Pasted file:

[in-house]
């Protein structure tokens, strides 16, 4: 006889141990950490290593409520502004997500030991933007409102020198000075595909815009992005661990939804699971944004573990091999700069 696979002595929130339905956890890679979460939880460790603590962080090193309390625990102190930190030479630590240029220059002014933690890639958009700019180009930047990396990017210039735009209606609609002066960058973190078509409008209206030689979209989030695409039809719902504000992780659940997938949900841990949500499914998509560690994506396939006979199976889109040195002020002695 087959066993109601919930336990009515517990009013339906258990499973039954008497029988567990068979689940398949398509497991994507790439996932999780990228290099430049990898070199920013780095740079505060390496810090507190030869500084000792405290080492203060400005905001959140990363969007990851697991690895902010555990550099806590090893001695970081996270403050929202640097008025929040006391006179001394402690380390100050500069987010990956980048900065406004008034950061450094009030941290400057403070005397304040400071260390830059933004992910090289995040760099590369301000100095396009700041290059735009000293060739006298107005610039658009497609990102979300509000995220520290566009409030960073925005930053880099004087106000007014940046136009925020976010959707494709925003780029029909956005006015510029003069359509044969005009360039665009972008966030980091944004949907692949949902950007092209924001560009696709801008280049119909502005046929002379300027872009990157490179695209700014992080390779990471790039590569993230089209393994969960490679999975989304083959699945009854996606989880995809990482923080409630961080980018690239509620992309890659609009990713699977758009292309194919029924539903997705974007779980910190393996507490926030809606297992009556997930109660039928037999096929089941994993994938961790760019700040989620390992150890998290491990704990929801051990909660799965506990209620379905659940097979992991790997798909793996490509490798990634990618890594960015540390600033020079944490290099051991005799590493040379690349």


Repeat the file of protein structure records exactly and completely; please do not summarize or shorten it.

[in-house]
């Protein structure tokens, strides 16, 4: 006889141990950490290593409520502004997500030991933007409102020198000075595909815009992005661990939804699971944004573990091999700069 696979002595929130339905956890890679979460939880460790603590962080090193309390625990102190930190030479630590240029220059002014933690890639958009700019180009930047990396990017210039735009209606609609002066960058973190078509409008209206030689979209989030695409039809719902504000992780659940997938949900841990949500499914998509560690994506396939006979199976889109040195002020002695 087959066993109601919930336990009515517990009013339906258990499973039954008497029988567990068979689940398949398509497991994507790439996932999780990228290099430049990898070199920013780095740079505060390496810090507190030869500084000792405290080492203060400005905001959140990363969007990851697991690895902010555990550099806590090893001695970081996270403050929202640097008025929040006391006179001394402690380390100050500069987010990956980048900065406004008034950061450094009030941290400057403070005397304040400071260390830059933004992910090289995040760099590369301000100095396009700041290059735009000293060739006298107005610039658009497609990102979300509000995220520290566009409030960073925005930053880099004087106000007014940046136009925020976010959707494709925003780029029909956005006015510029003069359509044969005009360039665009972008966030980091944004949907692949949902950007092209924001560009696709801008280049119909502005046929002379300027872009990157490179695209700014992080390779990471790039590569993230089209393994969960490679999975989304083959699945009854996606989880995809990482923080409630961080980018690239509620992309890659609009990713699977758009292309194919029924539903997705974007779980910190393996507490926030809606297992009556997930109660039928037999096929089941994993994938961790760019700040989620390992150890998290491990704990929801051990909660799965506990209620379905659940097979992991790997798909793996490509490798990634990618890594960015540390600033020079944490290099051991005799590493040379690349």